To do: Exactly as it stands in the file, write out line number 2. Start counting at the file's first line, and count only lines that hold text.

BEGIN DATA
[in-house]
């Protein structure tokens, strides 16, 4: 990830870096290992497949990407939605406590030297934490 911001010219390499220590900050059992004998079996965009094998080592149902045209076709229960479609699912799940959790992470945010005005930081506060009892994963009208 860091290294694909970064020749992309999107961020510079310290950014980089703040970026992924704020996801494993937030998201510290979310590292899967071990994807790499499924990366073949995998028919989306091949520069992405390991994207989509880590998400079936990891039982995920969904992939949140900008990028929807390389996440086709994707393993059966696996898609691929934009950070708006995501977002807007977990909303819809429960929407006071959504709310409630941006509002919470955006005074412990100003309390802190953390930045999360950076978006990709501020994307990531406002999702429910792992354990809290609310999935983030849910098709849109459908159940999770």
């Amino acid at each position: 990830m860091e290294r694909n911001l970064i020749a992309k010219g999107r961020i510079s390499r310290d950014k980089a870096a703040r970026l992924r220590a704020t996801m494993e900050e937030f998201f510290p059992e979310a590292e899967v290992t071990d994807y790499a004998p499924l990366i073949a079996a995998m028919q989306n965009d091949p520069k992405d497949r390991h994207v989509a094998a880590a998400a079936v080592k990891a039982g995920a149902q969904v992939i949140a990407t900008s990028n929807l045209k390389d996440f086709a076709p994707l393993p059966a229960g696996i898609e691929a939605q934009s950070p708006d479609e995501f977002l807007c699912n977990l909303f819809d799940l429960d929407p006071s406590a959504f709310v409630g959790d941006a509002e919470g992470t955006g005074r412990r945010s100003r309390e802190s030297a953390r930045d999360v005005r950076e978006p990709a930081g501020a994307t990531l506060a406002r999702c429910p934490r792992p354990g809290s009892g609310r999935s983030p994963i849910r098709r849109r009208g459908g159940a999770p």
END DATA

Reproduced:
């Protein structure tokens, strides 16, 4: 990830870096290992497949990407939605406590030297934490 911001010219390499220590900050059992004998079996965009094998080592149902045209076709229960479609699912799940959790992470945010005005930081506060009892994963009208 860091290294694909970064020749992309999107961020510079310290950014980089703040970026992924704020996801494993937030998201510290979310590292899967071990994807790499499924990366073949995998028919989306091949520069992405390991994207989509880590998400079936990891039982995920969904992939949140900008990028929807390389996440086709994707393993059966696996898609691929934009950070708006995501977002807007977990909303819809429960929407006071959504709310409630941006509002919470955006005074412990100003309390802190953390930045999360950076978006990709501020994307990531406002999702429910792992354990809290609310999935983030849910098709849109459908159940999770």